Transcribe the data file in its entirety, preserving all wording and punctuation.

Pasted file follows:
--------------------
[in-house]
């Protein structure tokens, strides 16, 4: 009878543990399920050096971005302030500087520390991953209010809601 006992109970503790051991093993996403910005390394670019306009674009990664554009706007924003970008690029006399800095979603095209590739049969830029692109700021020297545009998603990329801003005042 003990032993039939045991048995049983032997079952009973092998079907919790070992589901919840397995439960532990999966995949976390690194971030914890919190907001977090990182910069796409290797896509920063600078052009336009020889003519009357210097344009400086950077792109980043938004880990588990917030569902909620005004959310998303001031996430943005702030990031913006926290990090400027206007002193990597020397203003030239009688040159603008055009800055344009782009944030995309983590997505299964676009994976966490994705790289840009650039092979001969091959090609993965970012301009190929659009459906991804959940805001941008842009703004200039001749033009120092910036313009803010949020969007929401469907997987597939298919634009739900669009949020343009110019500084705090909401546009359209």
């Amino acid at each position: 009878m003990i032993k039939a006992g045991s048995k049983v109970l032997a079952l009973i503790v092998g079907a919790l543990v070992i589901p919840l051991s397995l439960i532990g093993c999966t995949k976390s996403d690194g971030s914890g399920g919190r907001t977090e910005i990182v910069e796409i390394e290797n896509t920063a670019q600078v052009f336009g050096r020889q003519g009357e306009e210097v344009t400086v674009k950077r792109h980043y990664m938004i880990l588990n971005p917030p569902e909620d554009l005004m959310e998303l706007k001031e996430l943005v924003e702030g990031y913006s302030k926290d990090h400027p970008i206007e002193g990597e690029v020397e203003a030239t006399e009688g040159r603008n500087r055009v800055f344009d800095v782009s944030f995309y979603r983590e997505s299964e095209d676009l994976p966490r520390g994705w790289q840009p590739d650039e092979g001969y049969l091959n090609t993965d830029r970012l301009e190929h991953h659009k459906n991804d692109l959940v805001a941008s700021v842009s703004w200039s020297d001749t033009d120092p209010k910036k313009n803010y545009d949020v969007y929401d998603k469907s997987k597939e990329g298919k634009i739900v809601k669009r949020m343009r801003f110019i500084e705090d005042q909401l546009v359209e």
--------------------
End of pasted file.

[in-house]
């Protein structure tokens, strides 16, 4: 009878543990399920050096971005302030500087520390991953209010809601 006992109970503790051991093993996403910005390394670019306009674009990664554009706007924003970008690029006399800095979603095209590739049969830029692109700021020297545009998603990329801003005042 003990032993039939045991048995049983032997079952009973092998079907919790070992589901919840397995439960532990999966995949976390690194971030914890919190907001977090990182910069796409290797896509920063600078052009336009020889003519009357210097344009400086950077792109980043938004880990588990917030569902909620005004959310998303001031996430943005702030990031913006926290990090400027206007002193990597020397203003030239009688040159603008055009800055344009782009944030995309983590997505299964676009994976966490994705790289840009650039092979001969091959090609993965970012301009190929659009459906991804959940805001941008842009703004200039001749033009120092910036313009803010949020969007929401469907997987597939298919634009739900669009949020343009110019500084705090909401546009359209």
């Amino acid at each position: 009878m003990i032993k039939a006992g045991s048995k049983v109970l032997a079952l009973i503790v092998g079907a919790l543990v070992i589901p919840l051991s397995l439960i532990g093993c999966t995949k976390s996403d690194g971030s914890g399920g919190r907001t977090e910005i990182v910069e796409i390394e290797n896509t920063a670019q600078v052009f336009g050096r020889q003519g009357e306009e210097v344009t400086v674009k950077r792109h980043y990664m938004i880990l588990n971005p917030p569902e909620d554009l005004m959310e998303l706007k001031e996430l943005v924003e702030g990031y913006s302030k926290d990090h400027p970008i206007e002193g990597e690029v020397e203003a030239t006399e009688g040159r603008n500087r055009v800055f344009d800095v782009s944030f995309y979603r983590e997505s299964e095209d676009l994976p966490r520390g994705w790289q840009p590739d650039e092979g001969y049969l091959n090609t993965d830029r970012l301009e190929h991953h659009k459906n991804d692109l959940v805001a941008s700021v842009s703004w200039s020297d001749t033009d120092p209010k910036k313009n803010y545009d949020v969007y929401d998603k469907s997987k597939e990329g298919k634009i739900v809601k669009r949020m343009r801003f110019i500084e705090d005042q909401l546009v359209e």